There are something like ten million million million million million million million million million million million million million million (1 with eighty zeroes after it) particles in the region of the universe that we can observe. Where did they all come from? The answer is that, in quantum theory, particles can be created out of energy in the form of particle/antiparticle parts. But that just raises the question of where the energy came from. The answer is that the total energy of the universe is exactly zero. The matter in the universe is made out of positive energy. However, the matter is all attracting itself by gravity. Two pieces of matter that are close to each other have less energy than the same two pieces a long way apart, because you have to expend energy to separate them against the gravitational force that is pulling them together. Thus in a sense, the gravitational field has negative energy. In the case of a universe that is approximately uniform in space, one can show that this negative gravitational energy exactly cancels the positive energy represented by the matter. So the total energy of the universe is zero.

Now twice zero is also zero. Thus the universe can double the amount of positive matter energy and also double the negative gravitational energy without violation of the conservation of energy. It is said that there’s no such thing as a free lunch. But the universe is the ultimate free lunch.

One could say: “The boundary condition of the universe is that it has no boundary.” The universe would be completely self-contained and not affected by anything outside itself. It would neither be created nor destroyed. It would just BE.

The idea that space and time may form a closed surface without boundary also has profound implications for the role of God in the affairs of the universe. With the success of scientific theories in describing events, most people have come to believe that God allows the universe to evolve according to a set of laws and does not intervene in the universe to break these laws. However, the laws do not tell us what the universe should have looked like when it started – it would still be up to God to wind up the clockwood and choose how to start it off. So long as the universe had a beginning, we could suppose it had a creator. But if the universe is really completely self-contained, having no boundaries or edge, it would have neither beginning nor end: it would simply be. What place, then, for a creator?


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Posted August 31, 2011 by Simon in category "Christianity", "Life", "Science", "Spirituality", "Theology", "Uncategorized


  1. By Dru on

    I seems like you’re giving Option 3 a free-pass to the logical questions you have about the other two. As you say: “You either believe in a magical beginning, a magical eternity or a magical God.” Now God either had a beginning…which I would call a ‘magical beginning’ or God has always and will always exist, a ‘magical eternity’ if you will. If we’re not satisfied with answers to the question of “where did existence come from” then we should be equally unsatisfied with the question of “where did God come from”.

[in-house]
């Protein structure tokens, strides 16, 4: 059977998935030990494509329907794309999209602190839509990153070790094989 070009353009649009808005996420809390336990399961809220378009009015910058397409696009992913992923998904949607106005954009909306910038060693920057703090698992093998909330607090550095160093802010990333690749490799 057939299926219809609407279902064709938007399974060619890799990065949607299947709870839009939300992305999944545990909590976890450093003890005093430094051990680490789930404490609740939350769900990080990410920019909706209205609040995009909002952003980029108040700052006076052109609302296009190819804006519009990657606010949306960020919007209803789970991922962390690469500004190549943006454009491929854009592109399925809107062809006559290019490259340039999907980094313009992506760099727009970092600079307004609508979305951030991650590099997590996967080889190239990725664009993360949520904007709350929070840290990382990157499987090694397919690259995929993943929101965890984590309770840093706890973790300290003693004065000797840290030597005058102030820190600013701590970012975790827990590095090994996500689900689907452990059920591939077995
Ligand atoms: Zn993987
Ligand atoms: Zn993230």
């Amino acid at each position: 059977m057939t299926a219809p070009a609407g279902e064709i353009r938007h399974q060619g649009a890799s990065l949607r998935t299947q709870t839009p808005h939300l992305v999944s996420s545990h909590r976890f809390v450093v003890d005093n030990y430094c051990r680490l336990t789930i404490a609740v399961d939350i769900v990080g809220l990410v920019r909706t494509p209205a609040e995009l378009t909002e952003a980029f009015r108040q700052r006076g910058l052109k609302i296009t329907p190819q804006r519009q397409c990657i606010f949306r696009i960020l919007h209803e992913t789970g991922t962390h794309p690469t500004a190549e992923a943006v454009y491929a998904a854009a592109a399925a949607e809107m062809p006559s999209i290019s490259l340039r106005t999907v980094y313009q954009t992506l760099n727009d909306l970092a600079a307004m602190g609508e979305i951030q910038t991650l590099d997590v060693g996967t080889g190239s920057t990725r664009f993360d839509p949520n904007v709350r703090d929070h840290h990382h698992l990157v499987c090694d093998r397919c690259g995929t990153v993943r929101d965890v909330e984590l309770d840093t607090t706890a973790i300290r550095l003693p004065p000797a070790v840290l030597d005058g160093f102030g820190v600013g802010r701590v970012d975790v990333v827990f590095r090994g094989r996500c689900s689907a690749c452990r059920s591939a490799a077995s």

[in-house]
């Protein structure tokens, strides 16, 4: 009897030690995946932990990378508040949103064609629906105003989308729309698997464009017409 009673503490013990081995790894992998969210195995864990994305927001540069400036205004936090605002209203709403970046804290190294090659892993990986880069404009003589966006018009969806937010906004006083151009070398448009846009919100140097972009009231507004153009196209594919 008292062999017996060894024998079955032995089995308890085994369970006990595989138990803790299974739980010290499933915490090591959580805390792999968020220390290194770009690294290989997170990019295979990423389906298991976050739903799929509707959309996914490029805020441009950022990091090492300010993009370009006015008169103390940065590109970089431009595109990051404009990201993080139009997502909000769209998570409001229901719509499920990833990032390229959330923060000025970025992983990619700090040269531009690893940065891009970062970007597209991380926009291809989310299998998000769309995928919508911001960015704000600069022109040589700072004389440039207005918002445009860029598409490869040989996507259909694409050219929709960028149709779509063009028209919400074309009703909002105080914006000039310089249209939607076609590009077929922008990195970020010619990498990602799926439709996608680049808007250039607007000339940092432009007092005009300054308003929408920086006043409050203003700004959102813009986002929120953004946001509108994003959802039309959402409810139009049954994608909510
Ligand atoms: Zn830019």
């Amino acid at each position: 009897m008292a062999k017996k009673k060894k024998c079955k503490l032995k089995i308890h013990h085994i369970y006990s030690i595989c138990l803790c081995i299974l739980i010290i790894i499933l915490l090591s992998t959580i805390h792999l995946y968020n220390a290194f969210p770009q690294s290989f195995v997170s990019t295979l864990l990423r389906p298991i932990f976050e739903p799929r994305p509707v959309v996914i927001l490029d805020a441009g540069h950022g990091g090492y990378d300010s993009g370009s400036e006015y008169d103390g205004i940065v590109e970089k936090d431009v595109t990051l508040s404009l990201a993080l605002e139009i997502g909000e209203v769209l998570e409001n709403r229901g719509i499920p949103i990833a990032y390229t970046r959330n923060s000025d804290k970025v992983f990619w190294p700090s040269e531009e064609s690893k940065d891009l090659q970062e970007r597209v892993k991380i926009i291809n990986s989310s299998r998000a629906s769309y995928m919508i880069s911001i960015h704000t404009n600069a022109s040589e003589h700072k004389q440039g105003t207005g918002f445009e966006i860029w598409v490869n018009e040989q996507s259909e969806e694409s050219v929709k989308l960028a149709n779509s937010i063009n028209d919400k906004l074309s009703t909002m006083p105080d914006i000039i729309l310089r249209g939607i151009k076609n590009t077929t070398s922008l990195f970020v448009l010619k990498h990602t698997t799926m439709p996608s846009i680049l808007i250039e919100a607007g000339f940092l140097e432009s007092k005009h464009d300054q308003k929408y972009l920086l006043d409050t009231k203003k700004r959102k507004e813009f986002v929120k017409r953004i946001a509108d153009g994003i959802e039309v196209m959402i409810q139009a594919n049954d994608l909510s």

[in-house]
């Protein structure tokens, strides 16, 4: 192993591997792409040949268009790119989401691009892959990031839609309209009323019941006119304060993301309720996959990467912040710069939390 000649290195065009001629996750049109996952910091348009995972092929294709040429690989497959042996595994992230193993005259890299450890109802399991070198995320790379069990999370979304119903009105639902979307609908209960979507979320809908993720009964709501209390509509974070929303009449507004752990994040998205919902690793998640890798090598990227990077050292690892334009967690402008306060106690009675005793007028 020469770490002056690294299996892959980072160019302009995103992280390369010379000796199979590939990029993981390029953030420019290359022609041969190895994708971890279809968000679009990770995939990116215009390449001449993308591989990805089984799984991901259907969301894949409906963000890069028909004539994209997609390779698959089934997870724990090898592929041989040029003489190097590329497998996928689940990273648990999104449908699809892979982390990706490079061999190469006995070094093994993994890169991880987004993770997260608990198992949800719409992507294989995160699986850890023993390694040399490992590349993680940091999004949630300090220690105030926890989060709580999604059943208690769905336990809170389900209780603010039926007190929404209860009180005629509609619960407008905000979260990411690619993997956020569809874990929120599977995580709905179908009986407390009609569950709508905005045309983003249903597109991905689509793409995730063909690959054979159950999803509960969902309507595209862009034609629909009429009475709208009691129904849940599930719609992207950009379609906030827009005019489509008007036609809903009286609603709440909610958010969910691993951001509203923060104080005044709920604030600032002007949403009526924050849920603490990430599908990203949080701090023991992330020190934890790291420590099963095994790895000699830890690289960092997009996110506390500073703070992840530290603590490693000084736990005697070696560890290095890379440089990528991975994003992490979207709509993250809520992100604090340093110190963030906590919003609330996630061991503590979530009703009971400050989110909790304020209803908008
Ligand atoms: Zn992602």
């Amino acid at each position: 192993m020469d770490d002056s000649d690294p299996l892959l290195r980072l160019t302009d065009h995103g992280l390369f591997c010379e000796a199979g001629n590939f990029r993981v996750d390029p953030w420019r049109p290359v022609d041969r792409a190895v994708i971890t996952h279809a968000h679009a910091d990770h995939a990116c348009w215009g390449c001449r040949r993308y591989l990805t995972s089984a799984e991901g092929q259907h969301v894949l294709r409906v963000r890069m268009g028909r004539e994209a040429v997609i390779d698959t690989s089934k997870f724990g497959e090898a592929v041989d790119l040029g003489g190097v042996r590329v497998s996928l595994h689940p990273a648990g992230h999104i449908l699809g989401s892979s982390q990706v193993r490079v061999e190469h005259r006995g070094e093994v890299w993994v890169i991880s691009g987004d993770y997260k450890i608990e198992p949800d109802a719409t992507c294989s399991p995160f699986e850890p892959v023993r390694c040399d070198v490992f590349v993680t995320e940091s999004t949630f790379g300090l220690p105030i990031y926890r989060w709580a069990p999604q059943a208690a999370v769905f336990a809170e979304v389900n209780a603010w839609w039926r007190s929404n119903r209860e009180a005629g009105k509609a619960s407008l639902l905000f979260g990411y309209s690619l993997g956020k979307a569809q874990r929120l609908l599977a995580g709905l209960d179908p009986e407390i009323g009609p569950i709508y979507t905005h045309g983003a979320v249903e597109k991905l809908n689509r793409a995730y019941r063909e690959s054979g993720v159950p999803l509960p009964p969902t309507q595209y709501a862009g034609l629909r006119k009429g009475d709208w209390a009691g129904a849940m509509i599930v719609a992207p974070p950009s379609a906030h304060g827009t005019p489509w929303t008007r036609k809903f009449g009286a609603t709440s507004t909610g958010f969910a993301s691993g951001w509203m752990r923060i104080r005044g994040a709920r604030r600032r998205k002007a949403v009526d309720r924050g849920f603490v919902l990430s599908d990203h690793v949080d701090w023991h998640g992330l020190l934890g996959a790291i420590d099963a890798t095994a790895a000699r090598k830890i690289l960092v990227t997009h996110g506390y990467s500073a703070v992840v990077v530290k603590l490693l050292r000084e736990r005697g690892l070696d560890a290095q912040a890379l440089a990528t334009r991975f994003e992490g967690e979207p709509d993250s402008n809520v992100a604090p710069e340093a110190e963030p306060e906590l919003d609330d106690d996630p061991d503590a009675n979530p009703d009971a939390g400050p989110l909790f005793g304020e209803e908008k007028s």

I think the key mistake you (and many others on every side of these types of questions) make is to presuppose that we are any more capable of describing or understanding the universe, existence, space and time, etc. as we are describing or understanding God (or gods, or any ‘spiritual’ framework for this kind of thing). It seems that often it seems okay to think that God has actual thoughts like us, just ‘more’…it’s a way for us to comprehend, or convince ourselves that we comprehend. Now I don’t believe in God, but if I did I would think he would be infinitely more incomprehensible to me than the notion of infinity is to me (which is a separate discussion but I think about infinity a lot and I think it is beyond actual visceral understanding for humans).

    It’s not quite right to say that “this event somehow created matter and energy out of nothing and nothing at all (non-material or otherwise) caused the bang to happen in the first place”…’nothing’ is simple linguistic way to say something akin to: ‘something that we have neither the mental capacity to understand nor the vocabulary -linguistic or mathematical or otherwise- to describe or even think about’. If you drop that into your original sentence:

    ‘this event somehow created matter and energy out of something that we have neither the mental capacity to understand nor the vocabulary -linguistic or mathematical or otherwise- to describe or even think about and something that we have neither the mental capacity to understand nor the vocabulary -linguistic or mathematical or otherwise- to describe or even think about caused the bang to happen in the first place’

    It’s a bit of a mouth-full I grant you…but given my understanding of the enormity (and my incomprehension of the power) of God, that modified statement seems to me a perfectly valid way to discuss creation as described in Genesis.